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Time for a complaints "revolution", report claims

Time for a complaints "revolution", report claims


The NHS needs a “revolution” in handling complaints, an independent report claims. 

Commissioned by Prime Minister David Cameron and the Health Secretary Jeremy Hunt, the report demands urgent action over the next year to ensure there is real change. 

Key health organisations, such as the Care Quality Commission (CQC), the Royal College of Nursing (RCN) and Monitor have made concrete commitments to improve complaints culture. 

Mike Richards, the CQC chief inspector of hospitals, is making complaints a central part of CQC inspections. He will also develop standards for the handling of complaints in NHS organisations, ensuring inspectors judgements have been “fully formed” patients comments on care. 

Richards will publish his findings on complaints in hospitals in a year’s time. 

Secretary of State for Health, Jeremy Hunt said: “We saw in Mid Staffs how badly things go wrong when patients and families’ complaints aren’t taken seriously.  

“I want to see a complete transformation in hospitals’ approach to complaints, so that they become valued as vital learning tools.  There can be no place for closing ranks or covering backs when patient safety is at stake.”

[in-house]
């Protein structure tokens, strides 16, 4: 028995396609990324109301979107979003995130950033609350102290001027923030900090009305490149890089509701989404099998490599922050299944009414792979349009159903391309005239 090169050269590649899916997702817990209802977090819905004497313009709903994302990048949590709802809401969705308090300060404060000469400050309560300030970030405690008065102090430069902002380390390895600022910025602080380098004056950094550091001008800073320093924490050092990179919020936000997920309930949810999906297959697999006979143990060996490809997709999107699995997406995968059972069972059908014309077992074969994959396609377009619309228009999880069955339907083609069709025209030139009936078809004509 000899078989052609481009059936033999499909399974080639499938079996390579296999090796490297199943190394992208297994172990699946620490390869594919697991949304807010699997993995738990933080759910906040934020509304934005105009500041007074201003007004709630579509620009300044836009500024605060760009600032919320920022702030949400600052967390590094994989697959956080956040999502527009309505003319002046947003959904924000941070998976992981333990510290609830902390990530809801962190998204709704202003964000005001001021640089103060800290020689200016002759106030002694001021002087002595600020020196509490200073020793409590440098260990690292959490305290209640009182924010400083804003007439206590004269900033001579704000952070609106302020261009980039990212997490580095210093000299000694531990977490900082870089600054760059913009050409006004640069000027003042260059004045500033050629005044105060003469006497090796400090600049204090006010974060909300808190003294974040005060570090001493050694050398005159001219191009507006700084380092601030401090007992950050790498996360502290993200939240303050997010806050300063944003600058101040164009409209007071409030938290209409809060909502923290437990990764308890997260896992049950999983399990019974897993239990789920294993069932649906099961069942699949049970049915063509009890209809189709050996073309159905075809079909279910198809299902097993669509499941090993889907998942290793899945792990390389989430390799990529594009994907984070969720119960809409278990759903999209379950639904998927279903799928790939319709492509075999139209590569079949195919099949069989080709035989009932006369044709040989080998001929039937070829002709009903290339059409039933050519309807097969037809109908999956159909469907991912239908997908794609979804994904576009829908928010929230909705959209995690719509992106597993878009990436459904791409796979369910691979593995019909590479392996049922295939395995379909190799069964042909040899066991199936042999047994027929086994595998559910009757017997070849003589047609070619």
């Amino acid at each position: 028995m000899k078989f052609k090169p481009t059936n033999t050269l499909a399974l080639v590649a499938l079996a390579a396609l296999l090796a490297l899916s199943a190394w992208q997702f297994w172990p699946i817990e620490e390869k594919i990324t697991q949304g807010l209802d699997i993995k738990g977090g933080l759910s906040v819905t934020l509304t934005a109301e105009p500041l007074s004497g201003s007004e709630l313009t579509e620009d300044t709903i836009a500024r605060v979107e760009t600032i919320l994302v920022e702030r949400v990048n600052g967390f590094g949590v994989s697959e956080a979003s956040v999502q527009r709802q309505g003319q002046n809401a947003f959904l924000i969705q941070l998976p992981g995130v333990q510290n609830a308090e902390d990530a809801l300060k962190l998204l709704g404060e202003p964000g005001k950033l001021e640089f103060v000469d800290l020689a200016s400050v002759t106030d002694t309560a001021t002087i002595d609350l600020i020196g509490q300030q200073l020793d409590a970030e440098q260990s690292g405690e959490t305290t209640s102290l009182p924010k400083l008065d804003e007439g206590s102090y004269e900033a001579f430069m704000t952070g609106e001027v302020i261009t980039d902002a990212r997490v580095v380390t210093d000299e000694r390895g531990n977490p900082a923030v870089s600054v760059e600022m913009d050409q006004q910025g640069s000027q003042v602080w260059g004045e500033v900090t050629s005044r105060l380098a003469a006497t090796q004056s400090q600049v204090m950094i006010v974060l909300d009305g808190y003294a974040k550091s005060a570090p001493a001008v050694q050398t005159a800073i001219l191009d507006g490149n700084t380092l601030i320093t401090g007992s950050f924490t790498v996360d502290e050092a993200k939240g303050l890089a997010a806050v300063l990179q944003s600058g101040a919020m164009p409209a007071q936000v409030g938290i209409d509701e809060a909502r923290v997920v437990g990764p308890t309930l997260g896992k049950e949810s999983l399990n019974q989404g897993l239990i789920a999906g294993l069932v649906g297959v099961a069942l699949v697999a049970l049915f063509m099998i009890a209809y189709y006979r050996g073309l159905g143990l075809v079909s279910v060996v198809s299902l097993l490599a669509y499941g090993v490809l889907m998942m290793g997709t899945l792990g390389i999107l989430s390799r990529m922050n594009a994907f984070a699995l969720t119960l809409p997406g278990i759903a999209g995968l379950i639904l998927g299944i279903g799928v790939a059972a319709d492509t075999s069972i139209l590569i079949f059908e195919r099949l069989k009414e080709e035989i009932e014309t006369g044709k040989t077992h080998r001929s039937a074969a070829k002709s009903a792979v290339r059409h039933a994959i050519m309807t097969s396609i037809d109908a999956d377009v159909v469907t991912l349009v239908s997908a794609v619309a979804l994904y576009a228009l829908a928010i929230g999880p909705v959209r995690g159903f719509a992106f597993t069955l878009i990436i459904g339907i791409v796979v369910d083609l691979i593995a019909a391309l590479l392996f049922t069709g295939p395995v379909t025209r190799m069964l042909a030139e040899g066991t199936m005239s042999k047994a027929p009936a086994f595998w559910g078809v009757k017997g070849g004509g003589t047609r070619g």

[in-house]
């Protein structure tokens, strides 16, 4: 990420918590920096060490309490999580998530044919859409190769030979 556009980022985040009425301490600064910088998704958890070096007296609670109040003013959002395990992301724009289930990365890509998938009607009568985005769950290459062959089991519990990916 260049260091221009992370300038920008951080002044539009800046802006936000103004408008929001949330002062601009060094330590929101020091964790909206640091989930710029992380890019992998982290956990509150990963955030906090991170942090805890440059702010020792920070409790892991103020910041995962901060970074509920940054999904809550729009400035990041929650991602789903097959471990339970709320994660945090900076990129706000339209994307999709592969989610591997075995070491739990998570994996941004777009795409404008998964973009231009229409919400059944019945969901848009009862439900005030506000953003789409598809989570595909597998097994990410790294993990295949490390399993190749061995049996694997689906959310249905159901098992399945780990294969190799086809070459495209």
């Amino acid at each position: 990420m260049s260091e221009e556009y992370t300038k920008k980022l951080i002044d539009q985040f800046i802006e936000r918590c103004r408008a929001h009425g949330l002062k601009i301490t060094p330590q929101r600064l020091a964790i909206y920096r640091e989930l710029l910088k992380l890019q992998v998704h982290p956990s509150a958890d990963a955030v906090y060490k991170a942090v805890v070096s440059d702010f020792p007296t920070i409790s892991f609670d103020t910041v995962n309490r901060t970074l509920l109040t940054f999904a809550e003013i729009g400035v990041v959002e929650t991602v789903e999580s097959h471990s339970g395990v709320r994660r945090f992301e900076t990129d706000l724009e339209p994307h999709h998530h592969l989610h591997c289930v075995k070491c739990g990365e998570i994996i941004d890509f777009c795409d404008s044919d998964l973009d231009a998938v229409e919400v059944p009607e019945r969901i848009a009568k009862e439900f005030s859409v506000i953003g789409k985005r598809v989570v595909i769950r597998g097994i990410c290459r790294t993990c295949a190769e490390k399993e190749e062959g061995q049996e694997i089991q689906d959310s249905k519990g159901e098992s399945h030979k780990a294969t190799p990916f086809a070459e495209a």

The review, chaired by Rt. Hon Ann Clwyd and Professor Tricia Hart, received 2,500 responses describing poor care, a lack of compassion and dissatisfaction with the way their complaint was handled. 

The review panel also heard from people who had not complained because they felt the process was too confusing or they feared for their future care. 

Ann Clwyd MP said: “When I made public the circumstances of my own husband’s death last year, I was shocked by the deluge of correspondence from people whose experience of hospitals was heart-breaking. It made me determined to do my best to get change in the system.

“We have given patients and their families a voice in this report, and their message to the NHS on complaints is clear. The days of delay, deny, and defend must end, and hospitals must become open, learning organisations. Our proposals put patients firmly into the driving seat at every level as never before, and we now expect to see progress within 12 months’ time.”

The government will publish a full response to the report later this autumn. 



There is a significant difference between a serious complaint taken seriously and properly dealt with and the trivial, offensive and spurious complaints that beset the whole of the NHS - Primary as well as Secondary care. It is a well established tenet of Marketing that when something goes wrong the `aggrieved` person talls as many prople as they can about it - but the good never gets passed on. The number of occasions when dealing with complaints I can prove beyond any reasonable doubt that the complainant is at best mistaken and at worst lying outweigh the genuine by ten to one. Saying sorry when there is the possibility that the NHS could have done it better is fine - saying sorry when there is no cause to do so only demoralises and demotivates staff who are trying to do their best and encourages further complaints. Its like promising patients they can have everything they want whenever they want it - it just results in the mess that the NHS is presently in. Politicians take note!

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